What Is Oxygen Therapy for Heart Failure?

One of the many important jobs of your blood is to deliver oxygen throughout your body. But when you have heart failure, your heart muscle might be weaker and may not pump blood the way it normally would. That means your body doesn’t get the oxygen it needs. If that happens, your doctor might suggest that you start oxygen therapy.

This therapy lets you breathe in extra oxygen to make sure you get what your body needs. And you can do it in your own home. It’s not a cure for heart failure, but it may prevent serious issues caused by low oxygen, such as damage to your heart and brain. It may also help with symptoms like shortness of breath and swelling in your ankles.

When Would I Need It?

Your doctor will usually suggest oxygen therapy when heart failure causes very low levels of oxygen. But if your levels are closer to normal, it’s more of a gray area. In this case, recent studies seem to show that oxygen therapy may be harmful because you get too much oxygen.

More research is needed, so ask your doctor what you should get.

What Happens

The basic idea is that you have a source of oxygen that you breathe in through either a:

  • Mask that goes over your mouth and nose
  • Nasal cannula -- two small tubes that sit just inside your nose

The oxygen itself may come as a liquid or a gas in a tank. Or you may get a machine called an oxygen concentrator. Which one is best for you depends on:

  • How much oxygen you need
  • How often you need it -- day, night, or both
  • Costs and what your insurance covers

As a gas or liquid, oxygen comes in metal tanks that need to be refilled once they run out. Some tanks are small enough to carry around with you, but they’re not usually suggested when you have heart failure. The advantage of liquid oxygen over gas is that the tanks are lighter and hold more oxygen so you don’t need as many refills.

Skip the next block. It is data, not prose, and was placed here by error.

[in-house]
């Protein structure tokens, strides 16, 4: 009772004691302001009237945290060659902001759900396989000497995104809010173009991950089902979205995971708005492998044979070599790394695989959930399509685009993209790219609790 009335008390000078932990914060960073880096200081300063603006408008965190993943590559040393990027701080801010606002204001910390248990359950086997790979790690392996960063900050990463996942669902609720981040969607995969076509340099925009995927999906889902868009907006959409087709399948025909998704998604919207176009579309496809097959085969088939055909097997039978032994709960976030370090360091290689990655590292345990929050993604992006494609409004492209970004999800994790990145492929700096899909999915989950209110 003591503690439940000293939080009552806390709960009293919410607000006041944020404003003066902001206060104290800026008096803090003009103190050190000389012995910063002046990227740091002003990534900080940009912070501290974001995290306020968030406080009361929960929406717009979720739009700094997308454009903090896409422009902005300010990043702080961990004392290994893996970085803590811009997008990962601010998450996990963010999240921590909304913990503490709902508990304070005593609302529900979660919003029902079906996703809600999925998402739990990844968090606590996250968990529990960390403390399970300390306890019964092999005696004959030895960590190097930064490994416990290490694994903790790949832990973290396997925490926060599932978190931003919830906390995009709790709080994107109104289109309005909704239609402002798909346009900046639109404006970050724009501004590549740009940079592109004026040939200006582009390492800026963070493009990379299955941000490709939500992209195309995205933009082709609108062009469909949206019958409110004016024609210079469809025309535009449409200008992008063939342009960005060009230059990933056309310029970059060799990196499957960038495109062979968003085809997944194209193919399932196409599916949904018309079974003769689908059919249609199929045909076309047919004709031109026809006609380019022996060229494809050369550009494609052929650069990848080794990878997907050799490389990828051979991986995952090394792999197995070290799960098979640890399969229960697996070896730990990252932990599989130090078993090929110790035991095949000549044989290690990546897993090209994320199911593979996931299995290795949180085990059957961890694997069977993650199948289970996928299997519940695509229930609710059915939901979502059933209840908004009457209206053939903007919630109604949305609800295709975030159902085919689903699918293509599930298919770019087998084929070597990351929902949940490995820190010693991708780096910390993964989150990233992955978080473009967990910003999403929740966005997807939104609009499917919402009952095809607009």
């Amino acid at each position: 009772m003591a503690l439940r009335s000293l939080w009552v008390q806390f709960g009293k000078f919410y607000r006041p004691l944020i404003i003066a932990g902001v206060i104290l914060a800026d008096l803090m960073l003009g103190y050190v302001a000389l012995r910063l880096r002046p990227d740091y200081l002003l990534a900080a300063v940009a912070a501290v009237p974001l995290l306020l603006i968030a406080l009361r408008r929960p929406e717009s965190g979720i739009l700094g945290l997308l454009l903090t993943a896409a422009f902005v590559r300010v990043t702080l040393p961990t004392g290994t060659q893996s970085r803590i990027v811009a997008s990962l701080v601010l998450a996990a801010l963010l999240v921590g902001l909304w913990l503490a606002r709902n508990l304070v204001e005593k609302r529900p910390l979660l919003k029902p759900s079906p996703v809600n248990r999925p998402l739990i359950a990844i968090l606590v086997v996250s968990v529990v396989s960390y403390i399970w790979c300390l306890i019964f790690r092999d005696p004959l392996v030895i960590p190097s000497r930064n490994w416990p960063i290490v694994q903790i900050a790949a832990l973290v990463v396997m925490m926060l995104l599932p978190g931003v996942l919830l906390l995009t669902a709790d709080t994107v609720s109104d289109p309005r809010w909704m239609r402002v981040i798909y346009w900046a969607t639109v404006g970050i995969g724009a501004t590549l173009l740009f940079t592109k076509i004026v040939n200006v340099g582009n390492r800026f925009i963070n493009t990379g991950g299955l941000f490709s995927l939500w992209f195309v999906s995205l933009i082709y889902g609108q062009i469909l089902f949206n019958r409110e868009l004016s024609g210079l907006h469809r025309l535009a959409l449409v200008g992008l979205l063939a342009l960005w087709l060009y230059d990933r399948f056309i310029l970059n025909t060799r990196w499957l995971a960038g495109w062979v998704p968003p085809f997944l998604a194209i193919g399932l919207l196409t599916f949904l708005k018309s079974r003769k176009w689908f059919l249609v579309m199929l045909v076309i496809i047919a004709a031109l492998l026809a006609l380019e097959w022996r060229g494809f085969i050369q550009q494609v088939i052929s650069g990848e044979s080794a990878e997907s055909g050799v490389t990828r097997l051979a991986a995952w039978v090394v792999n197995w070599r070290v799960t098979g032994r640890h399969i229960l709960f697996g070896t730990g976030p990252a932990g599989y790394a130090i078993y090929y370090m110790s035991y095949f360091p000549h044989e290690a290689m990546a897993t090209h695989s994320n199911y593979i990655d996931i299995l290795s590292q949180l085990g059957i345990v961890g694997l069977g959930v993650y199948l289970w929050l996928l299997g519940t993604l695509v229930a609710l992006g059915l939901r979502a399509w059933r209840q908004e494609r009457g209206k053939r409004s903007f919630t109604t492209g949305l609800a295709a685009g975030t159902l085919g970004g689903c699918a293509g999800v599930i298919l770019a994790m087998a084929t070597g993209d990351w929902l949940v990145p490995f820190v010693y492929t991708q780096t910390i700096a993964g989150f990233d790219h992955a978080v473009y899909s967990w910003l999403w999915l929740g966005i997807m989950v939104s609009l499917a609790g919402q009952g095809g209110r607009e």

If you need oxygen often throughout the day and night, an oxygen concentrator may be the better choice, since constant tank refills can be costly and a hassle. This machine pulls oxygen directly from the air so you don’t need to worry about tanks or running out of oxygen. It does require electricity, so you’ll need a backup plan in case you lose power in your home or something goes wrong with the machine. An oxygen concentrator can weigh over 30 pounds, but it’s got wheels, so it can be moved between rooms.

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How Much You Need

Your doctor will measure your oxygen level with either a blood test or a device called a pulse oximeter. The pulse oximeter goes on your finger, toe, or earlobe. It’s quick and painless, but not always as accurate as a blood test.

Your doctor will then give you a prescription for oxygen therapy, just like you’d get for medicine. It tells you how much oxygen you need and when to take it. Follow these directions closely. Too little oxygen can damage your heart and brain. Too much could slow your breathing and cause other issues.

Side Effects and Safety

As long as you follow your doctor’s directions, oxygen therapy is generally considered safe. You may get minor problems such as:

Oxygen can lead to fires. So you and the people around you need to take steps to stay safe. For example:

  • Avoid open flames, such as candles, lighters, and lit cigarettes or cigars.
  • Don’t use lotions and creams that have petroleum in them -- use water-based ones instead.
  • Keep the oxygen at least 6 feet from any heat sources, such as heaters and ovens.
  • No one around you, including you, can smoke while you’re taking oxygen.
  • Stay away from substances that easily catch fire -- like paint thinners and aerosol cans -- while using oxygen.

It also helps to:

  • Have a fire extinguisher close to you.
  • Make sure your smoke detectors work.
  • Stand oxygen tanks upright -- don’t lay them on their sides.
  • Tell your fire department you have oxygen in your home.

WebMD Medical Reference Reviewed by James Beckerman, MD, FACC on May 06, 2019

Sources

SOURCES:

Journal of the American College of Cardiology, Heart Failure: “How Does the Blood Circulatory System Work?” "Oxygen Therapy in Patients With Acute Heart Failure: Friend or Foe?”

American Heart Association: “What Is Heart Failure?”

National Institutes of Health: “How Is Heart Failure Treated?” “Oxygen Therapy.”

National Health Service: “Home Oxygen Treatment.”

American Thoracic Society: “Oxygen Therapy.”

American Lung Association: “Supplemental Oxygen.”

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